MEAD, Neb. (DTN) -- The village of Mead, Nebraska, moved one step closer on Wednesday to further preventing AltEn LLC from producing ethanol at a plant near the town of 608 residents, as village leaders say they remain in the dark about what's taking place with environmental cleanup at the site.
AltEn processed millions of bushels of corn seed treated with neonicotinoid pesticides and fungicides until last year and marketed the plant as an option for seed companies to dispose of treated corn seed. The ethanol plant's wastewater became contaminated with a high concentration of neonic pesticides, as did the ethanol plant's distiller's grains. Since neither its wastewater or leftover wet cake could be applied to area farmland, the lagoons remain full of contaminated water and there is an estimated 84,000 tons of wet cake in piles at the plant. Nebraska sued the ethanol plant in March to shut it down.
The Mead Planning Commission voted unanimously to recommend the revocation of AltEn's conditional use permit to produce ethanol and to run an anerobic digester at the plant. The commission recommended allowing an exception of using the plant's equipment for remediation.
The recommendation is expected to be considered by the Mead Village Board of Trustees at its June 8 meeting.
Though seed company officials and state of Nebraska officials reportedly are overseeing an environmental cleanup of the idled plant, village officials expressed frustration with what they say is a lack of communication from state or seed company officials about what's taking place at the site.
"I am very certain that nobody from AltEn or Bayer, or even any of the government agencies that are involved out there have talked with any of the planning commission people," Wyatt Swartz, a member of the Mead Planning Commission told DTN.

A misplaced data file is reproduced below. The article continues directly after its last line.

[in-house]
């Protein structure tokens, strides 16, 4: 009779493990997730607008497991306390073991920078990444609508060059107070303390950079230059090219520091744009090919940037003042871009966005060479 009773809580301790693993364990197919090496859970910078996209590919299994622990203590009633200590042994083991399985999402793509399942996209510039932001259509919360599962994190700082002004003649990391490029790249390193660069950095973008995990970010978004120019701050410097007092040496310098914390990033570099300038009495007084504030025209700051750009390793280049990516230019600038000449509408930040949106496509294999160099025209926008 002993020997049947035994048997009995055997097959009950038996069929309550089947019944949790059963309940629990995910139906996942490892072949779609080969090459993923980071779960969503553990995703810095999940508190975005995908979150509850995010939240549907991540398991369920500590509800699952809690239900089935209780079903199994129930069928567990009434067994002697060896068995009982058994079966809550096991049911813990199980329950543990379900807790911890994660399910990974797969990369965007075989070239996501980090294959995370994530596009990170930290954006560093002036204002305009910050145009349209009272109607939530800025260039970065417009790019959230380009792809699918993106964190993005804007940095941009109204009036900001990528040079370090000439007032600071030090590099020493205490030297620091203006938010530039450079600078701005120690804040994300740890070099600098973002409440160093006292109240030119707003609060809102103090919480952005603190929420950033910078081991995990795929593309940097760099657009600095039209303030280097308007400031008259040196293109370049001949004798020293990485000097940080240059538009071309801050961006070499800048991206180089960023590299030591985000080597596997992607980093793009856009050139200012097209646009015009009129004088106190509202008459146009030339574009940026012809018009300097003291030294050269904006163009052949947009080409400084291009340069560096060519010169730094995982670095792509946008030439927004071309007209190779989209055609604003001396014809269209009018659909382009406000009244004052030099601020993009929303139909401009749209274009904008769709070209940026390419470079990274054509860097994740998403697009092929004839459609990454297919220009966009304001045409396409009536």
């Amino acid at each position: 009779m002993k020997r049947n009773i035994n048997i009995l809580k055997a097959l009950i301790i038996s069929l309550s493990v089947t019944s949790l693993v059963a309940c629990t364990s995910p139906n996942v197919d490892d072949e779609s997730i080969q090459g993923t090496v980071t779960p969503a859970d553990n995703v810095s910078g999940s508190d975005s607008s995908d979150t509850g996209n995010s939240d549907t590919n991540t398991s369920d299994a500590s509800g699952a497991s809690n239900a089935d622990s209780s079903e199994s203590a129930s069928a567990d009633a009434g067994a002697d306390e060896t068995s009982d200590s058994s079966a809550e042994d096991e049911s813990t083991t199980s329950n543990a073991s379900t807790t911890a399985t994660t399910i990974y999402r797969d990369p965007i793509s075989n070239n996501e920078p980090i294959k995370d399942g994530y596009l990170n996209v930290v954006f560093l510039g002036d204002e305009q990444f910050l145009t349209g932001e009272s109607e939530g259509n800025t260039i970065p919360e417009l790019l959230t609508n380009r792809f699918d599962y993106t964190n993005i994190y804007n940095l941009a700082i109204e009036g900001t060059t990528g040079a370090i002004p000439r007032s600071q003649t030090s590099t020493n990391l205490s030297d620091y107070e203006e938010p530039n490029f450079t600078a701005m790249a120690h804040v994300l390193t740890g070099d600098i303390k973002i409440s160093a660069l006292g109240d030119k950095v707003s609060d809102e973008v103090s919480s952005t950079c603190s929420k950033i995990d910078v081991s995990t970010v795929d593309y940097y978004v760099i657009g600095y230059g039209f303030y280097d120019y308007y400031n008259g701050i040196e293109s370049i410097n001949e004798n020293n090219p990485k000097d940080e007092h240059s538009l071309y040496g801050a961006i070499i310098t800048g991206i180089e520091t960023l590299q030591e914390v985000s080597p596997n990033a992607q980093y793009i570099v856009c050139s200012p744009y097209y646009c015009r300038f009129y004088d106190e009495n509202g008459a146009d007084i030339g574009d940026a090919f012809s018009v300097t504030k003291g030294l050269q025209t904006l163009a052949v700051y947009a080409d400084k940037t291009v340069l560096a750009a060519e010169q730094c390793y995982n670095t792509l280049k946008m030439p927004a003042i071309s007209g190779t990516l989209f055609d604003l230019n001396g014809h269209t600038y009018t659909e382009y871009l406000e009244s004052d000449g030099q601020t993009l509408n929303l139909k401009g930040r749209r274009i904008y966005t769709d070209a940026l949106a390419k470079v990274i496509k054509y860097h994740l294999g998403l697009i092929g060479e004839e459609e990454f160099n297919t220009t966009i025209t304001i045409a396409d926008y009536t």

"I can't speak as far as the village board members. And that's what concerns me the most is that we're a small village, we need help with this and there are no professionals that know anything about ethanol plants or toxic waste for that matter, who have come in and talked to us to try to help us out at all."
William Thorson, chairman of the village's board of trustees, told DTN the village will be pushing the state to provide updates.
"As far as we know, the NDEE is in charge of cleanup operations," he said. "As of now I am not sure what they are doing although we are planning on asking the NDEE to provide the village office with weekly updates."
Jim Macy, the director of NDEE, has declined interview requests by DTN, citing the state's litigation.
AltEn attorney Stephen Mossman told the commission workers to continue to filter onsite lagoon water containing high levels of fungicides and insecticides. Mossman questioned whether the commission could revoke the conditional use permit with exceptions.
Mossman declined to comment following the meeting.
Seed companies have declined to be interviewed about the situation at AltEn.
The seed companies have hired a company to take over environmental cleanup at the plant about 20 minutes from the suburbs of Omaha.